Are Chinese media making US anxious?
The China-US trade dispute reveals the US administration's growing anxiety about China's rise, which in turn has triggered the anxiety of some of its Western allies. But some Chinese scholars speculate "China threat" fears have been fueled in the West, particularly in the United States, because Chinese media have presented an exaggeratedly positive, invincible image of China to the outside world.
Indeed, some Chinese media outlets should reflect on their exaggerated reports. But while such scholars' arguments are well intended, their speculation doesn't take into account the real and direct cause of the growing unsteady relations between the US and China since Donald Trump became US president.
China's confident and proactive strategy to engage with the world is appropriate, even justified, given the changing times and thus should be refined rather than halted or abandoned. So Chinese media should continue presenting China to the outside world as a positive global force, but in a more multi-varied manner.
In retrospect, Trump's visit to Asia from Nov 3 to Nov 14, 2017, presaged the beginning of the US administration's strategic shift from cooperation and competition to rivalry with China.
For example, a consultation report, "Sharp Power: Rising Authoritarian Influence", sponsored by the Washington-based National Endowment for Democracy and released on Dec 5, 2017, attempted to define China's soft power as "sharp power". In a sense, the authors of the report used "sharp power" as a new and more powerful concept than soft power, in order to label any attempt by China to engage with the world, be it cultural exchanges such as the Confucius Institutes, the Belt & Road Initiative or major country diplomacy, as malignant.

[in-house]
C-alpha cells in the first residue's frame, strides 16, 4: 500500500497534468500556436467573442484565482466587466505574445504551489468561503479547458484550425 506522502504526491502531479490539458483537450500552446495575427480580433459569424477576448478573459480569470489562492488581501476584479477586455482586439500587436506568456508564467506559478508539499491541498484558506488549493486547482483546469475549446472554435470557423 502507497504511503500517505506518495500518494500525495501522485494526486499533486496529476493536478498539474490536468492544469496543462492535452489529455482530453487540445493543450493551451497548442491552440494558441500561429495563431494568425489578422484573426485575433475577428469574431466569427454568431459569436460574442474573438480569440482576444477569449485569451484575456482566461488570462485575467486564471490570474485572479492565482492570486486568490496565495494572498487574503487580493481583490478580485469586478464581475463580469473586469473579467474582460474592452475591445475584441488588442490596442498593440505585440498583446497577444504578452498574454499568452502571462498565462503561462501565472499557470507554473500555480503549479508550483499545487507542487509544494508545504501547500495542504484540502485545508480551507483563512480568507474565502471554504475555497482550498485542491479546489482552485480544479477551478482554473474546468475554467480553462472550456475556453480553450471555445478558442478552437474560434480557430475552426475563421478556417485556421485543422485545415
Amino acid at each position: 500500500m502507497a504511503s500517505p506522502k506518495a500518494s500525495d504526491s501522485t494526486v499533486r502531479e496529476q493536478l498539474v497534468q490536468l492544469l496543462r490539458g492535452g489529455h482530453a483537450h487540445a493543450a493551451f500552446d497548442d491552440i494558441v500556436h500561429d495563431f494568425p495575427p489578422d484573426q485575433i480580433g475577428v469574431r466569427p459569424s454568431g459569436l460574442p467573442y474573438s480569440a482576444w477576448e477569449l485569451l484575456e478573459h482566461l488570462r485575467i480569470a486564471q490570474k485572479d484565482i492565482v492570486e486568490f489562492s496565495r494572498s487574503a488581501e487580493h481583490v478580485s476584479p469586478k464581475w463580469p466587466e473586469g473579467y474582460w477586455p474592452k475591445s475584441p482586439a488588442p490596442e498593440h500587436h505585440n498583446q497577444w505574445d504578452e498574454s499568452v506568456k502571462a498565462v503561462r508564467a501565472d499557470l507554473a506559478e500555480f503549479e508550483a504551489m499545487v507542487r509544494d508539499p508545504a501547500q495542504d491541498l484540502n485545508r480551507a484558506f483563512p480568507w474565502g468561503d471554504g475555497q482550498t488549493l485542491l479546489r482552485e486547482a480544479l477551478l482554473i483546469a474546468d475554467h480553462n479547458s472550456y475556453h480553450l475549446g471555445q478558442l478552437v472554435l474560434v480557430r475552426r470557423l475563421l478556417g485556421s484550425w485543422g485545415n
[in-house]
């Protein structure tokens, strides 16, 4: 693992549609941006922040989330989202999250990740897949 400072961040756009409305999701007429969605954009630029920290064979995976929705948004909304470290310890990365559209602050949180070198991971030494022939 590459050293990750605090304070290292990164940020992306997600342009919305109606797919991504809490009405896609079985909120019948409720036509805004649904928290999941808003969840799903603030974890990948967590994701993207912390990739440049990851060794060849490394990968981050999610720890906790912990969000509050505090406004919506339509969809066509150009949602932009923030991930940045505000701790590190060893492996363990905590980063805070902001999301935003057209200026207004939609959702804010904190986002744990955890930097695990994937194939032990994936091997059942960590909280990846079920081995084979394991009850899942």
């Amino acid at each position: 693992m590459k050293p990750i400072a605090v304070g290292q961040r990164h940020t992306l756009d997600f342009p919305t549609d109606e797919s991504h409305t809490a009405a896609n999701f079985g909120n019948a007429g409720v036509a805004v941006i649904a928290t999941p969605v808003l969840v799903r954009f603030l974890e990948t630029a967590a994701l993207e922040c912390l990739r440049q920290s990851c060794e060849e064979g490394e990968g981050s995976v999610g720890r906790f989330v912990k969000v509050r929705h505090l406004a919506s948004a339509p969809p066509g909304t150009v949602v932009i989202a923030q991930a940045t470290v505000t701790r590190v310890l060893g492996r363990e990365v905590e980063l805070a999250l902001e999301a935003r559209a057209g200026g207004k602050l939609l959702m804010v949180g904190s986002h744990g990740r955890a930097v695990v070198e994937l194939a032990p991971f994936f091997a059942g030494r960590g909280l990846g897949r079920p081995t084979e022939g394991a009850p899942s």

And the White House National Security Strategy Report, released in December last year, categorizes China as a "strategic rival" or "strategic competitor" of the US. A flurry of op-ed commentaries in US and European media ensued to bolster the official US stance toward China.
This public opinion campaign or US-style propaganda aimed at legitimizing the US move led to some ideologically biased politicians such as Senators Marco Rubio and Ted Cruz going against the very academic freedom they claim to value, by pressuring a couple of universities in their respective states of Florida and Texas to close down the Confucius Institutes.
In contrast, thanks to its collaborative, holistic and win-win ideology, China has been attempting to further develop its economy and thus help others do the same by aligning with the Belt the Road Initiative. In short, China wants to work with other countries to build a community of shared future for humankind.
This cooperative strategy of China will not only help change American culture from a culture of competition bordering violence to a culture of cooperation and collaboration, but also help alleviate those Chinese scholars' worries about deteriorating US-China relations.
The author is a professor at the School of Communication, Chapman University (US) and a research fellow at the National Academy of Development and Strategy (NADS), Renmin University of China.